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Twittering.. what's the point?
I recently started twitting again.   @sunjeevgulati

I'm not a twitter guru.  I believe my stats right now are:   16 tweets, following 4 people, 3 people following me.  The three folks who follow me all know me in person.   One is a buddy here in Louisville, one is a former coworker from Ames, and the other I met at a conference.   I tried following some other folks for a bit, but wow they talked a lot.   A LOT.  I felt drained reading their stuff.   I didn't even know them in person.   So I let that go.

What's the point?

For that, I need to go back to my high-school days, in Bong County, Liberia, West Africa.

I would spend time at school just dreaming about what I was going to code that evening.  I would draw things out on graph paper.. oh the magic that I would make happen.  I would got off the bus, rush into the house, and ... play with the dog and ride my bicycle, because we didn't have electricity, not till 4pm (due to diesel shortages for running the generators).  But!  at 4pm, the electricity would come on, and I would have a sacred 4 hours to:

a) type in my program on the TI-99/4A
b) get it debugged
c) run it
d) possibly save it
and then, the lights would go out again.

I wrote space chasing games, I wrote simulators of planetary gravity, i wrote an amazing 64 pixel x 64 pixel graphics engine that let me draw aribrary lines on the screen..  The universe was wide open for me.

Now, mix and match - about the same time, I got to play with a C=64, and a TRS-80 Model III.   I knew that programming was where I wanted to go. 

Through my college years, the technology changed - VMS and VT340 terminals, Sixel graphics, and OMG! a Unix account ... vi ruled.  I had a PC as well, and Turbo Pascal was my friend.  Graphics got better.  I wrote programs to auto-run the console to a Net-hack-like game, so that I could roll the dice till I got a good character, and then auto-save the character.  I wrote programs to mine dictionaries for patterns of natural language, and then use that to generate a tome of possible names of rpg characters.   

And then I found LPMud's, and everything went to a whole new level.  We're talking realm generators, natural language reponses, email clients, automatic monster dueling tournaments to deduce monster levels...

Then I got employed.  My day job - pretty boring - Clipper programming, but it was a nice language.  At night: I worked more on the mud. We wrote a sea-world with ships (thank you Quag).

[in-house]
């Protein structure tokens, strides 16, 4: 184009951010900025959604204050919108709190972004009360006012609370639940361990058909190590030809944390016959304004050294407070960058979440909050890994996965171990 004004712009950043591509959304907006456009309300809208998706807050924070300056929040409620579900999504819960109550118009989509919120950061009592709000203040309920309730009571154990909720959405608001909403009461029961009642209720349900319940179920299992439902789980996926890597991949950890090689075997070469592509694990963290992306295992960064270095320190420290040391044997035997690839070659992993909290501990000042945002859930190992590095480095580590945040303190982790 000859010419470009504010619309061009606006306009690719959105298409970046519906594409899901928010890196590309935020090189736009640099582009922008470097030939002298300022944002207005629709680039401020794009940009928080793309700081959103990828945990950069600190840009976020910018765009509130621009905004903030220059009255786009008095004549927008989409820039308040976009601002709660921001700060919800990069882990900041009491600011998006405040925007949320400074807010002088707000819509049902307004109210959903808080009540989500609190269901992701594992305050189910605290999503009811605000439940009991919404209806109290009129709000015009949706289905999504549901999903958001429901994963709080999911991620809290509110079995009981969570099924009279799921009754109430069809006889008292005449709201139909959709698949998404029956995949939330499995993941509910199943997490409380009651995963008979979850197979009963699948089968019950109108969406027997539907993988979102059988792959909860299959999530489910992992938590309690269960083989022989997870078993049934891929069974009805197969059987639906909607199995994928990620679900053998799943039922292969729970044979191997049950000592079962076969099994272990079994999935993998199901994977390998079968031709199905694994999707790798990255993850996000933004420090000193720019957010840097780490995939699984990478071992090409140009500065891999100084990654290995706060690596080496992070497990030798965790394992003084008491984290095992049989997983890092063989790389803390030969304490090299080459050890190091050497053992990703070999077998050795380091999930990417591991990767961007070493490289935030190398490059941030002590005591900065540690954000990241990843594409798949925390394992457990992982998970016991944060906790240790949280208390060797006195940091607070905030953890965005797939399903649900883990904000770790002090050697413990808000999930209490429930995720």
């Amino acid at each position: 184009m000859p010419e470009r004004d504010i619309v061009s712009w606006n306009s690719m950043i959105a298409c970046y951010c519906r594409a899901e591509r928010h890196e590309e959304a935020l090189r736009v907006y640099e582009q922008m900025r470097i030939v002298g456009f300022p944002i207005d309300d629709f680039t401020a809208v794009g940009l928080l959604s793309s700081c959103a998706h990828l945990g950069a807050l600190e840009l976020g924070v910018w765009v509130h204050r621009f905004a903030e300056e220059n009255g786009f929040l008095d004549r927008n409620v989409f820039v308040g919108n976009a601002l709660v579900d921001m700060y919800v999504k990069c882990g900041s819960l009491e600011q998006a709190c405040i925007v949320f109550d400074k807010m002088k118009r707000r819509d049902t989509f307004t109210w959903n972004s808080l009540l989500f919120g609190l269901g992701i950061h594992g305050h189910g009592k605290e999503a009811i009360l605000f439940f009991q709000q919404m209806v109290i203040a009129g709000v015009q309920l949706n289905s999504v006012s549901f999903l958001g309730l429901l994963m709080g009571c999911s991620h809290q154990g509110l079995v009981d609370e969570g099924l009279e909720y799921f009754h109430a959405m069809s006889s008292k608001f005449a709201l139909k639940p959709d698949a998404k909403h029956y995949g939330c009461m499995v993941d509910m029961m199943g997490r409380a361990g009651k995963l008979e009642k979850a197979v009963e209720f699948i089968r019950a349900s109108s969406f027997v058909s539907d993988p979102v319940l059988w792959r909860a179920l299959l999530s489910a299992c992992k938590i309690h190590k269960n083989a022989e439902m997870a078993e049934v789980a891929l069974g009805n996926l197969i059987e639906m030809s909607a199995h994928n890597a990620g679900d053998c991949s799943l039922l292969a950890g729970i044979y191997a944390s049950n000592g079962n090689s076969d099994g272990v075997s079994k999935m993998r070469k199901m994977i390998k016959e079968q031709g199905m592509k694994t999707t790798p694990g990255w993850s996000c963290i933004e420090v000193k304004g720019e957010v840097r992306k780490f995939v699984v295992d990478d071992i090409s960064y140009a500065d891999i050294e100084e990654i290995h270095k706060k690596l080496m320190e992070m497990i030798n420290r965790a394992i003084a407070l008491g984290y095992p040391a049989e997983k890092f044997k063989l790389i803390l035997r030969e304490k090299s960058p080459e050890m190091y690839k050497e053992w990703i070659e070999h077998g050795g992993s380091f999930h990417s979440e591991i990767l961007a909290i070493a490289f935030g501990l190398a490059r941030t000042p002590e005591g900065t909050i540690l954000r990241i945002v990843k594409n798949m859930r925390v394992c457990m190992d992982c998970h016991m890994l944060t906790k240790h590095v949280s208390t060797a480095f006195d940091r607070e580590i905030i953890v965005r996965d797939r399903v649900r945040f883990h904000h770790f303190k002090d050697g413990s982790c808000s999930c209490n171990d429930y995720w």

Several Job changes later - more boring stuff.  I still worked on fun programming at home.

Then something changed.   I think.. life got pretty hard.  There were financial things going on, there was.. stuff not relevant to this post.  But, what happened is, i stopped coding at home.   I just coded at work.    I was still current.. being a Perl hack at the time.   Later, moving to C#.  But, it had started - I only learned so that I could solve problems at work, I did not do any coding at home, no side projects.

8 years later - I submitted my resume to a company, and I heard back: "Sorry, but you're just not current enough."   I, who used to be THE Hack.  Who got three offers based on my reputation, without people seeing my resume.   

But they were right.  The company I was working for, were not the most current in their technology, and I was just doing what I needed to keep my day job working smoothly.

I made a decision that this would change.   
I made a decision to make "coding for fun" a part of my weekly schedule.. currently at two evenings a week.  
Important enough to put some other hobbies on the shelf for a bit.
I decided that maybe my little idea (secret!) is worthy enough to code into a real application that maybe I could derive an income stream from (even if its very little).

And wouldn't you know it - I get approached by a bunch of guys doing a startup (the same core guys I used to code on the MUD with 20 years ago), so I have that whole project that's starting to ramp up.

So.. what the twittering is:

Its my accountability to myself that I choose to be fresh.

So if I investigate something interesting.. a concept, a technology .. I'm going to tweet it.
If I accomplish something in any of my geeky aspects ... music, running, martial arts, etc... I'm going to tweet (& facebook) it.

And I will not be stale like that again.


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